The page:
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article imageOp-Ed: At the UN climate summit, Peru can't hide a dirty, oily secret

By Karen Graham     Dec 10, 2014 in Environment
Lima - As delegates from countries around the world gather in the final hours to come to an agreement of climate change, little or nothing at all is being said of the government-sanctioned deforestation, and destructive exploitation of natural resources.
For decades, the Achuar and other indigenous people of the Peruvian Amazon have fought a losing battle with petroleum, logging, palm oil plantations and mining companies over the use of their ancestral lands. And the sad part of this predicament is that the Peruvian government is the guilty party parceling out sections of the Amazon for this destructive exploitation, even though it may be illegal.
Since around June, as Peru finished putting the finishing touches on the climate summit fortress, five separate oil spills in a pipeline going through the Amazon have spewed thick globs of crude oil into streams, swamps and lagoons, killing wildlife and innumerable fishes.
For the indigenous people living along the rivers and streams, the last six months have been filled with fear and illness. On June 30, the first pipeline breach occurred near the village of Cuninico. “I never knew what crude oil was, and then suddenly we saw it floating down the river,” said Melita Bela Celis, who lives in the village of San Pedro, a Kukama Indian community close by.
According to the Centers for Disease Control and Prevention, the polycyclic aromatic hydrocarbons (PAHs) can cause skin, liver and immune system illnesses. According to the CDC's Barbara Fraser, "Mothers said children and adults in their families are suffering from stomachaches, nausea, vomiting and dizziness, and small children have skin rashes after bathing in the rivers."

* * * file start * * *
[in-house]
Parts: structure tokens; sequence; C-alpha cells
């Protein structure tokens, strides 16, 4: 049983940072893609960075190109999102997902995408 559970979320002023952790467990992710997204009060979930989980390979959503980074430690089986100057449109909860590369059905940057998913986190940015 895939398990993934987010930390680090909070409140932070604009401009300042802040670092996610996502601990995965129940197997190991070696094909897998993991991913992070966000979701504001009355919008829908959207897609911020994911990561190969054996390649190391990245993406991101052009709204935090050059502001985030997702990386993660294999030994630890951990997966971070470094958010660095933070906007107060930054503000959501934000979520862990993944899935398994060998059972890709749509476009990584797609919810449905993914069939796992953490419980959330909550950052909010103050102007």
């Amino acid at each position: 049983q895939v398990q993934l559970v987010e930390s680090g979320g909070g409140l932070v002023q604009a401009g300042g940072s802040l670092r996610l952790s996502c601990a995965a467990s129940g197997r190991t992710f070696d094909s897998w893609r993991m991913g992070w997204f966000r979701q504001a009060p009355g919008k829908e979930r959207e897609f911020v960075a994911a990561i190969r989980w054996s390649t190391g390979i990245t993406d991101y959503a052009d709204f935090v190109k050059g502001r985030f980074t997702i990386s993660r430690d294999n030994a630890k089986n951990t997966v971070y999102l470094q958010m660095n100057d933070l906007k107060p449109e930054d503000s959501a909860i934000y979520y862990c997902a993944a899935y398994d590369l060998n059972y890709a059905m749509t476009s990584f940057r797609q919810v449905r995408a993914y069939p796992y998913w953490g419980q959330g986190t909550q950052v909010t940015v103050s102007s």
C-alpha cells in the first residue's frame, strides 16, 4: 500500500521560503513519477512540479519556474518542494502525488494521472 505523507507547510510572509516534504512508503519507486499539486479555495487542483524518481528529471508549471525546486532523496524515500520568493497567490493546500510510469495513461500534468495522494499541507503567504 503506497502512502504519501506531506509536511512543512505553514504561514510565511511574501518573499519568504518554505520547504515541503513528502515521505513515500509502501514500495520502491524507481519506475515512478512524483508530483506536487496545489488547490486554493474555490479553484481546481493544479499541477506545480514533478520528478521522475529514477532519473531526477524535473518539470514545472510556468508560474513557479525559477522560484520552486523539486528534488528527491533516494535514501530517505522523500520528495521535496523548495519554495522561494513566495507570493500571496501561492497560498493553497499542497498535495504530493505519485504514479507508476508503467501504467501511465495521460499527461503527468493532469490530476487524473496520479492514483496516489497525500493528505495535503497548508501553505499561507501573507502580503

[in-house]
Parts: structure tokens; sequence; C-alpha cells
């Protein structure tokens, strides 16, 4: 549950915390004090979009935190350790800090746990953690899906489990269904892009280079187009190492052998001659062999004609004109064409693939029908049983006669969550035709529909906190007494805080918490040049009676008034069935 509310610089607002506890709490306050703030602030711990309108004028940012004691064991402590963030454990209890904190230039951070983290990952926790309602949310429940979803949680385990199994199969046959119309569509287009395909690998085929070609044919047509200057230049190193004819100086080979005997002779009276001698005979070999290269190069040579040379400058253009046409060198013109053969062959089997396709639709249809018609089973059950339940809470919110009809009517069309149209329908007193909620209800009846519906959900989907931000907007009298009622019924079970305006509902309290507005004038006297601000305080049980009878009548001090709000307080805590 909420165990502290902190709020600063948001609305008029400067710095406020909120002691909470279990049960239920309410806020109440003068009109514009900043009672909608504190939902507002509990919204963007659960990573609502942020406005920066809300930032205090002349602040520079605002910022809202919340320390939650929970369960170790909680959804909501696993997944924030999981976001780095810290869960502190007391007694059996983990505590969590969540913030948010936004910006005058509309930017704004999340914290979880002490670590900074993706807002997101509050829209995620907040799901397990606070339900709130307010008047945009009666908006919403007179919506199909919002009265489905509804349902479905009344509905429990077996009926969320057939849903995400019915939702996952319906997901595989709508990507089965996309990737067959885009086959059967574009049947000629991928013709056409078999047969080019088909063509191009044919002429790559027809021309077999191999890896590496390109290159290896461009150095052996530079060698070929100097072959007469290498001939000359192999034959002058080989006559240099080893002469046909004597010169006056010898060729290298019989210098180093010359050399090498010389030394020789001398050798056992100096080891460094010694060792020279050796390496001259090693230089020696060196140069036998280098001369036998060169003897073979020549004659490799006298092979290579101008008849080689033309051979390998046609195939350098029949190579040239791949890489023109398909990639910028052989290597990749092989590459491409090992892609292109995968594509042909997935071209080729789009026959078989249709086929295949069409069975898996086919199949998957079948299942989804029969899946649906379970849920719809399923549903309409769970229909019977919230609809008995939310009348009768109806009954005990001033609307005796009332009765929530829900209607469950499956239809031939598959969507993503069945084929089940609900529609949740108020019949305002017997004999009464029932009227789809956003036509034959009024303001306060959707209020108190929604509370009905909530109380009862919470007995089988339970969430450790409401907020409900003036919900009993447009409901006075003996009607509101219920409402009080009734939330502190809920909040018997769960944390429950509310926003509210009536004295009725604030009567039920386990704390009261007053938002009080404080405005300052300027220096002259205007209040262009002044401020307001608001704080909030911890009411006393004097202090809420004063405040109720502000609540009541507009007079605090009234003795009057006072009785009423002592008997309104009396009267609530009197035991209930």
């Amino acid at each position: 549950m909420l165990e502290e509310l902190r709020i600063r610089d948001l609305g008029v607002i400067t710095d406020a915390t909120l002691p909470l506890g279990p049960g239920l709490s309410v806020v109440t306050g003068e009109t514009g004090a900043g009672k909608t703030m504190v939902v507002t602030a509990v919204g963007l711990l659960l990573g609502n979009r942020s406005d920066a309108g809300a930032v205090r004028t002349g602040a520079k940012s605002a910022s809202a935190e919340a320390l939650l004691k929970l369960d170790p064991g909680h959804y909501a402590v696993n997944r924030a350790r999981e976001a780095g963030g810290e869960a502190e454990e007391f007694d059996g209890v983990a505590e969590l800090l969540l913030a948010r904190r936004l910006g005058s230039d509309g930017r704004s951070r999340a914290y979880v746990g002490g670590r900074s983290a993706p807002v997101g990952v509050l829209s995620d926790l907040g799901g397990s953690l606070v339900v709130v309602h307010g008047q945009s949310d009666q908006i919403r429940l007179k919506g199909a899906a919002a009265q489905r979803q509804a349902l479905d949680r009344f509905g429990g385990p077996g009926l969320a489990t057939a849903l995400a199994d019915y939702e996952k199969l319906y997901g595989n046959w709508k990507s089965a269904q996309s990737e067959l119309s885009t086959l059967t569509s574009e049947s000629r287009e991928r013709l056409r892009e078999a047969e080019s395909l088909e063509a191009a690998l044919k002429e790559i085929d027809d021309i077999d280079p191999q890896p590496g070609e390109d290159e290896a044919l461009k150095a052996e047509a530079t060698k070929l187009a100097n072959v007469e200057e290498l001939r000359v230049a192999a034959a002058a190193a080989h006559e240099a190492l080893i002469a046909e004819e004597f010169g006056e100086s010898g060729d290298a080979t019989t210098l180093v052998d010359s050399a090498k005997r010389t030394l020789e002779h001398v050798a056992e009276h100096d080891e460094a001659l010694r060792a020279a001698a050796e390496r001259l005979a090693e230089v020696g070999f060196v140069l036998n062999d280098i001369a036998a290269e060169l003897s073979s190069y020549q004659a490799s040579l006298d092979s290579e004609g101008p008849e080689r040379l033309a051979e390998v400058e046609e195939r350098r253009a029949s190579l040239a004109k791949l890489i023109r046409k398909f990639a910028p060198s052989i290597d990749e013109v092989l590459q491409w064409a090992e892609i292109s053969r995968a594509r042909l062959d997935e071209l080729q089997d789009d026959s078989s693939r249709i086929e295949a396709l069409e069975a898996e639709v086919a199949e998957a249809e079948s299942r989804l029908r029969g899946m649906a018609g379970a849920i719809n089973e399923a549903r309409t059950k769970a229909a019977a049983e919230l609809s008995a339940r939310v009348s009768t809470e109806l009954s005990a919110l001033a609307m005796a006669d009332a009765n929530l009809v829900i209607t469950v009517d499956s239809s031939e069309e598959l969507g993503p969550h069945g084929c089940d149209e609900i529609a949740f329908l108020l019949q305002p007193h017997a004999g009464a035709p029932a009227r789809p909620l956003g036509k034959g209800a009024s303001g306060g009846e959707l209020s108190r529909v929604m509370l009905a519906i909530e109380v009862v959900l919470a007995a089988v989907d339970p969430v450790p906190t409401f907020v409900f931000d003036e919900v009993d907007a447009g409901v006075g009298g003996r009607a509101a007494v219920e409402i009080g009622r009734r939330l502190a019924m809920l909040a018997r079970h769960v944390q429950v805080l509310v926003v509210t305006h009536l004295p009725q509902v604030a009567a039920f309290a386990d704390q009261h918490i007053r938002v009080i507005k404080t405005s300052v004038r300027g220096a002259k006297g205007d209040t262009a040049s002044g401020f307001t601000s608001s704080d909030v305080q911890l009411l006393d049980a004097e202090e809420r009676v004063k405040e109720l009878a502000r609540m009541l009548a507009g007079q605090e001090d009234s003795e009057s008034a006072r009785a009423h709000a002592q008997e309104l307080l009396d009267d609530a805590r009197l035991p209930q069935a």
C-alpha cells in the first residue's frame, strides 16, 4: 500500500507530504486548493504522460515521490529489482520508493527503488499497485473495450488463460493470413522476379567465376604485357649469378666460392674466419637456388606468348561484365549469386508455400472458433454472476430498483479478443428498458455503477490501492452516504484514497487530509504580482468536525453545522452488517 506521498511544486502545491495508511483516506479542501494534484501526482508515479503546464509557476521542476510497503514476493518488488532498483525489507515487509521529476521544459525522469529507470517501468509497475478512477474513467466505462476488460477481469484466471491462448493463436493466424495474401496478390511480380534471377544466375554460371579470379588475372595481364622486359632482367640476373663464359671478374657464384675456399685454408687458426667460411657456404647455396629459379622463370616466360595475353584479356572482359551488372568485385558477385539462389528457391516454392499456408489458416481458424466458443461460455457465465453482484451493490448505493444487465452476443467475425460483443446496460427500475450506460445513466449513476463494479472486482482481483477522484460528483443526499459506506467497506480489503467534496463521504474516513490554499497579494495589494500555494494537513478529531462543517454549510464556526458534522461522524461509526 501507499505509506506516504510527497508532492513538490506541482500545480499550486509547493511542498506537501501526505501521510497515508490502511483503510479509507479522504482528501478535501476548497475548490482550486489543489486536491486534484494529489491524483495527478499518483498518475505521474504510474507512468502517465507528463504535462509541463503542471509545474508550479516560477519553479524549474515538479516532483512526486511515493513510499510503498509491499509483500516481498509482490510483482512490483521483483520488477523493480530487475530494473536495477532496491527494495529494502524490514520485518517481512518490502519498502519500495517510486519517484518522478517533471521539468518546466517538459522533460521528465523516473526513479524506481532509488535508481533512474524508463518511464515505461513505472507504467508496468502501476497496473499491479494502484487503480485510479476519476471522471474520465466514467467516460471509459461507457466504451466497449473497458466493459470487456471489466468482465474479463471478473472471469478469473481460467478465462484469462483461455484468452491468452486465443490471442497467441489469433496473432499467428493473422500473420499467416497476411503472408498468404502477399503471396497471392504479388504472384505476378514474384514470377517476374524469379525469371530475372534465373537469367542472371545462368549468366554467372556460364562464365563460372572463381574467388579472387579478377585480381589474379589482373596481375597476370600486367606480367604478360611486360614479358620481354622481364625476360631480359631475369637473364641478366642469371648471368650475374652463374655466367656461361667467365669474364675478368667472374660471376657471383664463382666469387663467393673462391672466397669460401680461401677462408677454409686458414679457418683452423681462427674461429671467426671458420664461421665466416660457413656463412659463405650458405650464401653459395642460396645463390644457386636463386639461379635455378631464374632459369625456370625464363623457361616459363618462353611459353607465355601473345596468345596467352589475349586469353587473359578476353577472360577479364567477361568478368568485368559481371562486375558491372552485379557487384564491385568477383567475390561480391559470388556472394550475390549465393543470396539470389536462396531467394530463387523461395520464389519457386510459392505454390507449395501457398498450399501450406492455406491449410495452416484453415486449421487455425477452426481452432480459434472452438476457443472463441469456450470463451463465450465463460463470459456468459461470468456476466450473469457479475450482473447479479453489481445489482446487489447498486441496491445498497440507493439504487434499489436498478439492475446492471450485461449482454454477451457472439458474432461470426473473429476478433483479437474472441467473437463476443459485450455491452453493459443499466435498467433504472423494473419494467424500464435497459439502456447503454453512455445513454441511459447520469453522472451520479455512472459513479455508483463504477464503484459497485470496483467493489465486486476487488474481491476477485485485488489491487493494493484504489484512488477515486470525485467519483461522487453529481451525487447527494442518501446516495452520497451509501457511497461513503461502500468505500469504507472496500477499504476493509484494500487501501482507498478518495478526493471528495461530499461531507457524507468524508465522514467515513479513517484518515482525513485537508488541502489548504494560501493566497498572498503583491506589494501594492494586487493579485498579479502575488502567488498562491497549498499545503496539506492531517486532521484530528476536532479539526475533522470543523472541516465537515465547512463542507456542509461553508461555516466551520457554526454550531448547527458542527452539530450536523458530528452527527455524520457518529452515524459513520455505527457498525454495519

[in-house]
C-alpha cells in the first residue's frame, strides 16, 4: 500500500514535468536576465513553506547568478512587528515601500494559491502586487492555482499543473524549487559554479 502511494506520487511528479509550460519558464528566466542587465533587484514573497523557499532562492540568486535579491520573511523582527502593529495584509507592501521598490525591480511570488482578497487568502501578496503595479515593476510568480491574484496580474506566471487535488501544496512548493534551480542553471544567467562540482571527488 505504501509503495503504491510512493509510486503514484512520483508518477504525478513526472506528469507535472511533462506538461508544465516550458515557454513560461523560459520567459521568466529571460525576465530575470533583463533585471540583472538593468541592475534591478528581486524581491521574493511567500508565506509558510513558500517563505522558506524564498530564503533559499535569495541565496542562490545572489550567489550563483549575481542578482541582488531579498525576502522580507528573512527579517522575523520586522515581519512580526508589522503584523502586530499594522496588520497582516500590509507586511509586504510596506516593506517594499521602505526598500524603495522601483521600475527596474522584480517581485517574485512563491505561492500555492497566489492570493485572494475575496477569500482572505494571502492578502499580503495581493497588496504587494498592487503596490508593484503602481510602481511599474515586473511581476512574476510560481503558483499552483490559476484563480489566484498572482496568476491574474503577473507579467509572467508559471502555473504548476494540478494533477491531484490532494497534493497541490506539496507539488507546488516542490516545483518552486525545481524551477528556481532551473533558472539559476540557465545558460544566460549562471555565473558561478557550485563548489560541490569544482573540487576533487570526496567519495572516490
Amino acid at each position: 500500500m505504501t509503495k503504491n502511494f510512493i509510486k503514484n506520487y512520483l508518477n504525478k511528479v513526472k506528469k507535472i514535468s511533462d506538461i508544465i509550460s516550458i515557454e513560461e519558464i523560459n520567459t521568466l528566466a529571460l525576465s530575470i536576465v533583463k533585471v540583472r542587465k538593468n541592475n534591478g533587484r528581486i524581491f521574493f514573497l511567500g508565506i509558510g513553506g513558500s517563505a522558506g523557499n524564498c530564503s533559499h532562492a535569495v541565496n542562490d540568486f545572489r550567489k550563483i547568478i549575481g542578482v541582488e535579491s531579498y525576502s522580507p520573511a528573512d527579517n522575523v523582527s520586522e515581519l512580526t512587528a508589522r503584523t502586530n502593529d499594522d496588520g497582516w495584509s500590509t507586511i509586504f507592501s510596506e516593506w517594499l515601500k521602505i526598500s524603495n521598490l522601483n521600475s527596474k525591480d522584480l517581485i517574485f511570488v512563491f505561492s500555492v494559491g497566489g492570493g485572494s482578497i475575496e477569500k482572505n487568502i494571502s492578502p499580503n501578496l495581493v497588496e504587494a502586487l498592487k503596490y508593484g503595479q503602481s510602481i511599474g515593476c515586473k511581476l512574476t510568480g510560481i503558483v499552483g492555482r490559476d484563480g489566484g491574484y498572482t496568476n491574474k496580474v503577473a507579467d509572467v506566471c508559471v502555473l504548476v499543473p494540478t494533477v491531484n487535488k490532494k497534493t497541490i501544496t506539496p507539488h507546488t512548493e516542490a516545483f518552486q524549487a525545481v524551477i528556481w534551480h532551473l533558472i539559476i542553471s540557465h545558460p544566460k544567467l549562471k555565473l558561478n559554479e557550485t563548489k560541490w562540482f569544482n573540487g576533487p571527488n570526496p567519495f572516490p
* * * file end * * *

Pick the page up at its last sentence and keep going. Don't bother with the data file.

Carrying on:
On December 8, a report, "Revealing the Hidden: Indigenous Perspectives on Deforestation in the Peruvian Amazon," compiled by Peru's national indigenous peoples' organisation, AIDESEP, and an international human rights organisation, the Forest Peoples Programme (FPP) was published. The report was a scathing denouncement of the Peruvian government's attempts to encourage immigration, all to encourage economic integration and agricultural development of the Amazon.
The report bluntly points out: "Our territory and its resources have become a business to hand over to investors and capitalists. The government creates the protected areas ... but the same government then overlaps these areas with mining and oil concessions."
As the host of the climate talks, Peru pledged last week to get off its dependence on oil and generate 60 percent of their electricity from renewable resources, like wind and solar, by 2025. Researchers with the Carnegie Institute for Science did a carbon mapping of Peru's Amazon Rainforest. The results of the study were reported in the Proceedings of the National Academy of Sciences (PNAS) in November, 2014.
The Carnegie report substantiated the AIDESEP/FPP report, showing that the government's aggressive exploitation of the Amazon through oil and gas operations was having devastating consequences for the indigenous people and the environment. The research team also pointed out that illegal logging and forest clearance being done by oil companies would act to defeat Peru's efforts at reducing carbon pollution.
It is no wonder that the people of Peru are marching in the streets. The world may think they are marching along with the rest of the globe's climate activists, and they are, but they are also marching in protest of their governments cruel and outright criminal exploitation of the country's most prized resource, the Amazon.
This opinion article was written by an independent writer. The opinions and views expressed herein are those of the author and are not necessarily intended to reflect those of DigitalJournal.com
More about UN Climate summit, Lima peru, Oil spills, Indigenous people, destructive exploitation
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